To the Editors:
Jed Perl continues to amaze with his critical ability to split the difference with “plague on both their houses” criticism that inevitably (and tiresomely) devolves into narcissistic incoherence. (He recently went to Whitman’s home in Camden? Whoop-de-damn do!) His dithering “art for art’s sake” formalism engages nothing but its own reactionary yearnings; one wonders if he wears rubber gloves when he types, the better to prissily avoid the messiness of lived history.
“Hide/Seek” is deliberately a “thesis” show that seeks to add a long ignored—not to say censored—dimension to the museum world’s presentation of American art. Far from being reductionist, it challenges us to expand our vision of how modern portraiture—from Eakins to Glenn Ligon—was created. The furor that has erupted from the right in its hysterical attacks on the exhibition are convincing evidence that the themes explored in “Hide/Seek” are as salient and as explosive as they have always been. We welcome these attacks, to which Perl has added his name, as evidence of the correctness of our approach to American art and culture. We regret that critics like Jed Perl prefer hand-wringing to genuine critical engagement.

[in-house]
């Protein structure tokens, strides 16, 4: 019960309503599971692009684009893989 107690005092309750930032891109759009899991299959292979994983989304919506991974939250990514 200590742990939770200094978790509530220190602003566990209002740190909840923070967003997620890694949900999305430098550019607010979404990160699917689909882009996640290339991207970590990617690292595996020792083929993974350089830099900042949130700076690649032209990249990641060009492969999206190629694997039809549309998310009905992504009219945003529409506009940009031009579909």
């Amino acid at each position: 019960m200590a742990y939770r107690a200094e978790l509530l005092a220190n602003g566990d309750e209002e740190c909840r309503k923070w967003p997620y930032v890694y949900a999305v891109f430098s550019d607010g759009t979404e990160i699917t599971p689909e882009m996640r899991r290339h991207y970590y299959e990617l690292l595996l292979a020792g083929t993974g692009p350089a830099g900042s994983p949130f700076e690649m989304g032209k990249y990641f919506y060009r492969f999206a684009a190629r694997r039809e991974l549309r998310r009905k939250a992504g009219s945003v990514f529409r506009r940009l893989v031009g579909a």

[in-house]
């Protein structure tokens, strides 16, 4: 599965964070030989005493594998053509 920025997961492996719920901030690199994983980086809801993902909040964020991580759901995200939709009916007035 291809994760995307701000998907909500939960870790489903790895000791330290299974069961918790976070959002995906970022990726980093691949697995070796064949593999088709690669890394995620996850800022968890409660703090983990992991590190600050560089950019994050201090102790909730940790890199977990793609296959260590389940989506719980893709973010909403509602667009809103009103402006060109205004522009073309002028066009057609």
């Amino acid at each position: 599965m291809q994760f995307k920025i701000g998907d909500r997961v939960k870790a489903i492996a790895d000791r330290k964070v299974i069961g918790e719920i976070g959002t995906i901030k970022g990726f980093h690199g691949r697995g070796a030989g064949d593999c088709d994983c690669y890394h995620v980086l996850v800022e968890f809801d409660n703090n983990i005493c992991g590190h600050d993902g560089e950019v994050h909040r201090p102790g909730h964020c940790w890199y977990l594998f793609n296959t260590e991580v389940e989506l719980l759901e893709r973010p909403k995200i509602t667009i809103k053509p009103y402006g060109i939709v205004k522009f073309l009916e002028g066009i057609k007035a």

David C. Ward
The National Portrait Gallery/Smithsonian Institution
Jonathan D. Katz
The University of Buffalo